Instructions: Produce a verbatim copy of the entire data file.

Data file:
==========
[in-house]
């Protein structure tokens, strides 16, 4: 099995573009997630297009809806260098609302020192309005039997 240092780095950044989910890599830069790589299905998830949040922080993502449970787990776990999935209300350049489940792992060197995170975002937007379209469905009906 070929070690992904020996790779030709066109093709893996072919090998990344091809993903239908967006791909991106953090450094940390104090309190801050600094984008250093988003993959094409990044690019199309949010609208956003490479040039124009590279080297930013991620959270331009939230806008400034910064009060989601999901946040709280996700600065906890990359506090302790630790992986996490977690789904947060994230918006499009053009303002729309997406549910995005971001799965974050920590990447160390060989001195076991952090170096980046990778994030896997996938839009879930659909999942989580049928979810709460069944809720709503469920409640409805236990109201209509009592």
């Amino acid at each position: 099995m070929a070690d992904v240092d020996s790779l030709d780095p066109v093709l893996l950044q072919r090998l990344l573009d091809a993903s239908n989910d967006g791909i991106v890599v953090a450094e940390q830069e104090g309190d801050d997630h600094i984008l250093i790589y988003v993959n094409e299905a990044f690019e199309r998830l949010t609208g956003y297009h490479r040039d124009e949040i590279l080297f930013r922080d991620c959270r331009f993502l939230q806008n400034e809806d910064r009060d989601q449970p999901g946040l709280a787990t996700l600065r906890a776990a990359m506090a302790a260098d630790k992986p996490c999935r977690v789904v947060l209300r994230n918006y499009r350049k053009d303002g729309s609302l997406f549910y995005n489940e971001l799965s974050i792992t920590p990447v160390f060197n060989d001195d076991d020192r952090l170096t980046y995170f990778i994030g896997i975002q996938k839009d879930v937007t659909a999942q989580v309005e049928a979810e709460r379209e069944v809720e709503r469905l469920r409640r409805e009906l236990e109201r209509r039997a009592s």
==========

[in-house]
């Protein structure tokens, strides 16, 4: 099995573009997630297009809806260098609302020192309005039997 240092780095950044989910890599830069790589299905998830949040922080993502449970787990776990999935209300350049489940792992060197995170975002937007379209469905009906 070929070690992904020996790779030709066109093709893996072919090998990344091809993903239908967006791909991106953090450094940390104090309190801050600094984008250093988003993959094409990044690019199309949010609208956003490479040039124009590279080297930013991620959270331009939230806008400034910064009060989601999901946040709280996700600065906890990359506090302790630790992986996490977690789904947060994230918006499009053009303002729309997406549910995005971001799965974050920590990447160390060989001195076991952090170096980046990778994030896997996938839009879930659909999942989580049928979810709460069944809720709503469920409640409805236990109201209509009592």
């Amino acid at each position: 099995m070929a070690d992904v240092d020996s790779l030709d780095p066109v093709l893996l950044q072919r090998l990344l573009d091809a993903s239908n989910d967006g791909i991106v890599v953090a450094e940390q830069e104090g309190d801050d997630h600094i984008l250093i790589y988003v993959n094409e299905a990044f690019e199309r998830l949010t609208g956003y297009h490479r040039d124009e949040i590279l080297f930013r922080d991620c959270r331009f993502l939230q806008n400034e809806d910064r009060d989601q449970p999901g946040l709280a787990t996700l600065r906890a776990a990359m506090a302790a260098d630790k992986p996490c999935r977690v789904v947060l209300r994230n918006y499009r350049k053009d303002g729309s609302l997406f549910y995005n489940e971001l799965s974050i792992t920590p990447v160390f060197n060989d001195d076991d020192r952090l170096t980046y995170f990778i994030g896997i975002q996938k839009d879930v937007t659909a999942q989580v309005e049928a979810e709460r379209e069944v809720e709503r469905l469920r409640r409805e009906l236990e109201r209509r039997a009592s």